Using timestamp-based conflict resolution, document updates with the most recent timestamp will 'win' conflict resolution. As such timestamp-based conflict resolution can be best characterised as 'last write wins'. XDCR initially compares the timestamp of the source document with the timestamp of the equivalent destination document. The document with a higher timestamp value is considered the 'winner'.
In the event that both document versions have the same timestamp value, the following metadata is compared (in order) to resolve conflicts:
Expiration (TTL) value
For conflict resolution between an incoming mutation from another cluster and a local mutation in the current cluster, if the incoming mutation does not have a higher timestamp value than the local mutation, it will be discarded and will not be stored. In the case of bidirectional replication, this process results in the mutation with the highest timestamp value taking precedence on both clusters.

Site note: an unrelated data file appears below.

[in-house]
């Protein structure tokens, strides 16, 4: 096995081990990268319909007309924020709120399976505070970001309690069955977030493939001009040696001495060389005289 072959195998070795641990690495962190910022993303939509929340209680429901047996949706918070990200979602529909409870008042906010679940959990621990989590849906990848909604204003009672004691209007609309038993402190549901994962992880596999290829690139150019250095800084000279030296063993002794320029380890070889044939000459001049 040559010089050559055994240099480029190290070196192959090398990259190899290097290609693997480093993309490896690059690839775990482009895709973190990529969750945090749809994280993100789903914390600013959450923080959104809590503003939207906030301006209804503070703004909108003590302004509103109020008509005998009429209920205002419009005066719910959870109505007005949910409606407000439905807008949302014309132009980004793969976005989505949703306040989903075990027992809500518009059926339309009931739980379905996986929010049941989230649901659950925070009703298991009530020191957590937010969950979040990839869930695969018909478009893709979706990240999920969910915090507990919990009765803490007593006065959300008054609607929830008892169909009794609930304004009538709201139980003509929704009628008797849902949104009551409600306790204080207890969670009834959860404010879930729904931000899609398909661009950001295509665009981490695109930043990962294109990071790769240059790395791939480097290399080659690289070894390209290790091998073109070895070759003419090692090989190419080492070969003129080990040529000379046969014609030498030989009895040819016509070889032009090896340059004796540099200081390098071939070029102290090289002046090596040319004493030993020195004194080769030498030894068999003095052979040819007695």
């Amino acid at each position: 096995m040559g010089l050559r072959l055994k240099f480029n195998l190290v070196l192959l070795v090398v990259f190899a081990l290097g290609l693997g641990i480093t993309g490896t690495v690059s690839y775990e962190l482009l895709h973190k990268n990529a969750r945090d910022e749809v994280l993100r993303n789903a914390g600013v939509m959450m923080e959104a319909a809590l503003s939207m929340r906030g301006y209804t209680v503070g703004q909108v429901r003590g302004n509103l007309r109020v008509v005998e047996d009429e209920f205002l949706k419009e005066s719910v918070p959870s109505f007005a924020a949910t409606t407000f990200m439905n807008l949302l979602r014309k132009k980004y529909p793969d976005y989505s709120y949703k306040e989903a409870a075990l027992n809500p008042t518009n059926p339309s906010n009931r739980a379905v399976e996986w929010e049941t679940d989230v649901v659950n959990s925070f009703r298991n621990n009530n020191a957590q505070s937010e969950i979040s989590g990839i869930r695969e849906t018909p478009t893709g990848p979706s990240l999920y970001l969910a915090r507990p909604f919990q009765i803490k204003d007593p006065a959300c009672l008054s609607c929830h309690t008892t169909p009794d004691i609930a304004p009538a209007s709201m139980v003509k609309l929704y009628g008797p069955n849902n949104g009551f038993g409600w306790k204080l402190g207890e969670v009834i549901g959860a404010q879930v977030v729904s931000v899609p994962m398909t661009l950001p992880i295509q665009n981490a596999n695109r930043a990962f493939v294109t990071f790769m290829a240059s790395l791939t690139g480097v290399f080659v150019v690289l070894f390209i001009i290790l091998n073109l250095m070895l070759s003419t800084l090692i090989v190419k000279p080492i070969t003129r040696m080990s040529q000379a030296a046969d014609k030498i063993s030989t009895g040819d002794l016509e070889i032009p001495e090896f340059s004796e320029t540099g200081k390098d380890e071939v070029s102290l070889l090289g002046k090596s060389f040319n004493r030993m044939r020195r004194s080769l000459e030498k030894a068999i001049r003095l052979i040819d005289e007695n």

The key point is that the timestamp of the most recent mutation is the main factor that determines whether XDCR keeps a document version or not. This means that the document has received the most mutations may not be necessarily the one that wins conflict resolution using the timestamp.
One caveat of using timestamp-based conflict resolution is that it requires the use of synchronized clocks, which places a dependence on a system external to Couchbase Server to ensure correct functioning of the feature, see Clock Sync with NTP for further details.
See Timestamp-based Conflict Resolution for further details about using timestamp-based conflict resolution including important environmental considerations.
The conflict resolution policy is configured on a per-bucket basis at bucket creation time, it cannot be changed later. For more information, see Create a Bucket. It is therefore important to choose the correct conflict resolution method for your application requirements to avoid unintended side effects. Choosing the correct conflict resolution method requires consideration of the application logic as to which version of the document is the most useful as the data in 'losing' version is discarded.